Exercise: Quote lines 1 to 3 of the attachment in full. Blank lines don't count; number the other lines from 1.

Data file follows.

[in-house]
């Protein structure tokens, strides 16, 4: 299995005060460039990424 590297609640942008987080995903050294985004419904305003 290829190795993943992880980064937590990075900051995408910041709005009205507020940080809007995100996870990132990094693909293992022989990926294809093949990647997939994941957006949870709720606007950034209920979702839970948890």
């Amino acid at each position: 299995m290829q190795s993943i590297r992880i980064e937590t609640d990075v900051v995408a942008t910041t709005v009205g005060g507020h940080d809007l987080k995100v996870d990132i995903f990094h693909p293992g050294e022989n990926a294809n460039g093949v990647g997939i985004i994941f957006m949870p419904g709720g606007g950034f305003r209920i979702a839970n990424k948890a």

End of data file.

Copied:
[in-house]
């Protein structure tokens, strides 16, 4: 299995005060460039990424 590297609640942008987080995903050294985004419904305003 290829190795993943992880980064937590990075900051995408910041709005009205507020940080809007995100996870990132990094693909293992022989990926294809093949990647997939994941957006949870709720606007950034209920979702839970948890």
């Amino acid at each position: 299995m290829q190795s993943i590297r992880i980064e937590t609640d990075v900051v995408a942008t910041t709005v009205g005060g507020h940080d809007l987080k995100v996870d990132i995903f990094h693909p293992g050294e022989n990926a294809n460039g093949v990647g997939i985004i994941f957006m949870p419904g709720g606007g950034f305003r209920i979702a839970n990424k948890a």